Is Baltar hallucinating his vision of Six after his escape from Caprica, or is she real, somehow? Watching the season 2 finale and now catching up on the mini-series has given me insights that I don’t know I’d have had, had I seen it in broadcast order. I will, however, approach the issue from within the standard chronology.
A long time ago, on a blog far away, I called for a boycott of Episode III.
And how the Empire trembled!
Well, to make a long story short, I’m not Mahatma Gandhi, ok?
But it seems that the mere existence of my boycott threat – however short-lived – ultimately attained the desired goal. For behold, I claim total victory:
In response to overwhelming demand, Lucasfilm Ltd. and Twentieth Century Fox Home Entertainment will release attractively priced individual two-disc releases of Star Wars, The Empire Strikes Back and Return of the Jedi. Each release includes the 2004 digitally remastered version of the movie and, as bonus material, the theatrical edition of the film. That means you’ll be able to enjoy Star Wars as it first appeared in 1977, Empire in 1980, and Jedi in 1983.
This release will only be available for a limited time: from September 12th to December 31st. International release will follow on or about the same day. Each original theatrical version will feature Dolby 2.0 Surround sound, close-captioning, and subtitles in English, French and Spanish for their U.S. release.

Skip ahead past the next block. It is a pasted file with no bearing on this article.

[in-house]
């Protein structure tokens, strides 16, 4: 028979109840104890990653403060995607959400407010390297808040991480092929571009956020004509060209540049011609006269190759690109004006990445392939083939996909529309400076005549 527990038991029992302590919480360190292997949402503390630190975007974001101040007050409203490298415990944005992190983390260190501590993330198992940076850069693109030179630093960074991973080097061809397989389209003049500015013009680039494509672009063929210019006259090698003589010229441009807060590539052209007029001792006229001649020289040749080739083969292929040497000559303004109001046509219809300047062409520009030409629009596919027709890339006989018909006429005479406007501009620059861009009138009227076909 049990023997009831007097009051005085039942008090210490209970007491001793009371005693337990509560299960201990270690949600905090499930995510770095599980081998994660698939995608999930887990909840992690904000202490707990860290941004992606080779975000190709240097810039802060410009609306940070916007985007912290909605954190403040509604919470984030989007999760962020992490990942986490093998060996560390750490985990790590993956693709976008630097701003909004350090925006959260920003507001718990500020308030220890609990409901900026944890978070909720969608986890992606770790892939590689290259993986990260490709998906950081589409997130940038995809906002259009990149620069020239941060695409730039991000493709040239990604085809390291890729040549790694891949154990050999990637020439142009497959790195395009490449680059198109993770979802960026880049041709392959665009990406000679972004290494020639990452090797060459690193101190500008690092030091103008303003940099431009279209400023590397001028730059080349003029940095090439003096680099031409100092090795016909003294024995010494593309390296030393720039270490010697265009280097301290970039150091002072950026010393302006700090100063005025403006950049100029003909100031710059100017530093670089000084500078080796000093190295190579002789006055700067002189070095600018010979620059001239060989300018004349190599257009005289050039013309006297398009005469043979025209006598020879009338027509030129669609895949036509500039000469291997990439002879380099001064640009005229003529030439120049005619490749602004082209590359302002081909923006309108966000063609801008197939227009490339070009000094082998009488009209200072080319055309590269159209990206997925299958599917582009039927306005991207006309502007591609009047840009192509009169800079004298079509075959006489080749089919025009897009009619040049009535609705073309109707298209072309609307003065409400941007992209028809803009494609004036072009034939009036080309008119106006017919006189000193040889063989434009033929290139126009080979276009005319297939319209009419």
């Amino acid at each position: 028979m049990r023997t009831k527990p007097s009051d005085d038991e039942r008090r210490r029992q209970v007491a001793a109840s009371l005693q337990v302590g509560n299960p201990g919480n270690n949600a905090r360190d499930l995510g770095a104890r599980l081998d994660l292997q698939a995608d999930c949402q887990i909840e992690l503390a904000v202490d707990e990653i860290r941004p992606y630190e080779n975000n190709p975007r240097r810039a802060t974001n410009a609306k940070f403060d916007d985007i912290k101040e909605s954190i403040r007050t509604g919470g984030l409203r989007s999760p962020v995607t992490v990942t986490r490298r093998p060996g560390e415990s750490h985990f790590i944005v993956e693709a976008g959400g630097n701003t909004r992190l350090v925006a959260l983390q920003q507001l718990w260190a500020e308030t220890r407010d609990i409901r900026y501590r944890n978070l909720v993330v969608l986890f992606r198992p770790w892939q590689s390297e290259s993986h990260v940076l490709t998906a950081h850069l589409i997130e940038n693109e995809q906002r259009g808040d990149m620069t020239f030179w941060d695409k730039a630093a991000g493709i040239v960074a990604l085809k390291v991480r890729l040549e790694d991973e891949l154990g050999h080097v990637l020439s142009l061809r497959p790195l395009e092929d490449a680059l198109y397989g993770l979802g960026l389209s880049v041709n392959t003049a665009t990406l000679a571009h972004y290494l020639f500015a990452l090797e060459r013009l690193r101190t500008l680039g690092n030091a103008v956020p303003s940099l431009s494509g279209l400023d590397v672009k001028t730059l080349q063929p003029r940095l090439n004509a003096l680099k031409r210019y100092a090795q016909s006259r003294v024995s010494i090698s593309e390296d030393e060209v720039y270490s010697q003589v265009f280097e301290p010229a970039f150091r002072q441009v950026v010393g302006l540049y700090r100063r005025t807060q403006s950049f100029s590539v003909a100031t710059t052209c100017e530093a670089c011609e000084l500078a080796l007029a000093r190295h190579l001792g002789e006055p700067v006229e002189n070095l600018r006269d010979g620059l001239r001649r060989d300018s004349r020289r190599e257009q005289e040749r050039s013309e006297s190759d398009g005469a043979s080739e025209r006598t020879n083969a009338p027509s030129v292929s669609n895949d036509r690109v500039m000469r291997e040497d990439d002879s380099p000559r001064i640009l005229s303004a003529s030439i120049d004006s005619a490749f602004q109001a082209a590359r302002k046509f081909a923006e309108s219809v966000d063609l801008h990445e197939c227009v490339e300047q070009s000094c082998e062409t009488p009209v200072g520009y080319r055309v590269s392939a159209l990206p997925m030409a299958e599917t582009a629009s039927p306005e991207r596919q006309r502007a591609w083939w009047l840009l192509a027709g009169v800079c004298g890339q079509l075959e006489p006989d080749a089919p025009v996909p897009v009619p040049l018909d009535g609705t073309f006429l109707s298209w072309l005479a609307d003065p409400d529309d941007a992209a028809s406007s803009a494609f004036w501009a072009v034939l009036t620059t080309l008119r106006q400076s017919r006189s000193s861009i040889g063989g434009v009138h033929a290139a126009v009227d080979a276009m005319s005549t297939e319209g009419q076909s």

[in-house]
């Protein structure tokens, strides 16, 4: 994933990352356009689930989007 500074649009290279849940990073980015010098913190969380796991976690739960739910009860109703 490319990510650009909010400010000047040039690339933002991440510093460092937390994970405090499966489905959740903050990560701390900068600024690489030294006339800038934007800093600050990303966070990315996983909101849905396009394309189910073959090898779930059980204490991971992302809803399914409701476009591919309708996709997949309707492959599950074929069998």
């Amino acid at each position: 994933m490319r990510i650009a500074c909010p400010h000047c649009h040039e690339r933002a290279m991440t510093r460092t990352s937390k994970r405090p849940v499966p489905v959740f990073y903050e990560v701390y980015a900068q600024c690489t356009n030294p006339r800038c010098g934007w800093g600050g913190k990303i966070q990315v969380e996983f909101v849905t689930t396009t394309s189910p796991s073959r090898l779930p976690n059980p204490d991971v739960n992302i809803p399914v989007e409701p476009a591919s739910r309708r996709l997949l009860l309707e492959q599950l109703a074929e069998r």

All has occurred exactly as I have forseen.
I grabbed a torrent of the series pilot and have finished about half. Even though some aspects of the plot are thoroughly spoiled for me, having been watching regularly since Pegasus in episode 2, it was gripping and fresh. I haven’t been this excited about television sci-fi since Deep Space Nine and Babylon-5 – and Galactica has already surpassed both.
The best thing about watching the pilot was how it underscored many of the relationships whose dynamics I’d inferred by the end of season 2. For example, father-son tension between Bill Adama and Lee Adama was always a subcurrent which I’d really only glimpsed – Bill mentions that trust was something of an “issue” between them in an offhand comment, or Apollo is genuinely gobsmacked at his promotion. You could read the love in Apollo’s eyes and hear the pride in Bill’s voice and you wonder, as I did coming in mid-season, what deep emotions are being tapped here? What events were they whose powerful closure I am witnessing here? It’s as if I stumbled onto something private and intimate, and regular viewers of the series were part of that intimacy.
It seems that there will be a prequel TV series to Battlestar Galactica. From what I’ve read of the premise, it doesn’t exactly look that enticing, set entirely on the planet Caprica and following the creation of the Cylons. The emphasis on “corporate intrigue” and “sexual politics” makes it seem less science fiction and more sitcom/drama wanna-be.
Only 50 years prior? Doesn’t that seem like a rather abbreviated timeline? Given that the Colonial society was built upon the Cylon’s labor, and then fought a long and bloody war after the Cylons sought freedom from enslavement, you’d imagine the time frame to be more like 100-200 years.